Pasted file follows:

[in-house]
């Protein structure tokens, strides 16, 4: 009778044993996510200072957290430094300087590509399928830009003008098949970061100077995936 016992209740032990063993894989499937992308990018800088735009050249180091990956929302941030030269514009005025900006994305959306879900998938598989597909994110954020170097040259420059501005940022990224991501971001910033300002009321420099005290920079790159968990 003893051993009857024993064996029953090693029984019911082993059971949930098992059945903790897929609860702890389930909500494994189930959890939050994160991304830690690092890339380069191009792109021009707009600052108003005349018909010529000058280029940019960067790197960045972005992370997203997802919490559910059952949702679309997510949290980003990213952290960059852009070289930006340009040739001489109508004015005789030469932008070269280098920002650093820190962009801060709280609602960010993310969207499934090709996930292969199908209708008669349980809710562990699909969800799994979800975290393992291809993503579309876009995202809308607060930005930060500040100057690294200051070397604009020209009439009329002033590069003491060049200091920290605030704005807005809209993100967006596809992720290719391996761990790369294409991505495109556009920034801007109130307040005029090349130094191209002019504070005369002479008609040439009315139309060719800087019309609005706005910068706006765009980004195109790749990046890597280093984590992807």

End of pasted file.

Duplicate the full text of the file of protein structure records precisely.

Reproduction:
[in-house]
């Protein structure tokens, strides 16, 4: 009778044993996510200072957290430094300087590509399928830009003008098949970061100077995936 016992209740032990063993894989499937992308990018800088735009050249180091990956929302941030030269514009005025900006994305959306879900998938598989597909994110954020170097040259420059501005940022990224991501971001910033300002009321420099005290920079790159968990 003893051993009857024993064996029953090693029984019911082993059971949930098992059945903790897929609860702890389930909500494994189930959890939050994160991304830690690092890339380069191009792109021009707009600052108003005349018909010529000058280029940019960067790197960045972005992370997203997802919490559910059952949702679309997510949290980003990213952290960059852009070289930006340009040739001489109508004015005789030469932008070269280098920002650093820190962009801060709280609602960010993310969207499934090709996930292969199908209708008669349980809710562990699909969800799994979800975290393992291809993503579309876009995202809308607060930005930060500040100057690294200051070397604009020209009439009329002033590069003491060049200091920290605030704005807005809209993100967006596809992720290719391996761990790369294409991505495109556009920034801007109130307040005029090349130094191209002019504070005369002479008609040439009315139309060719800087019309609005706005910068706006765009980004195109790749990046890597280093984590992807």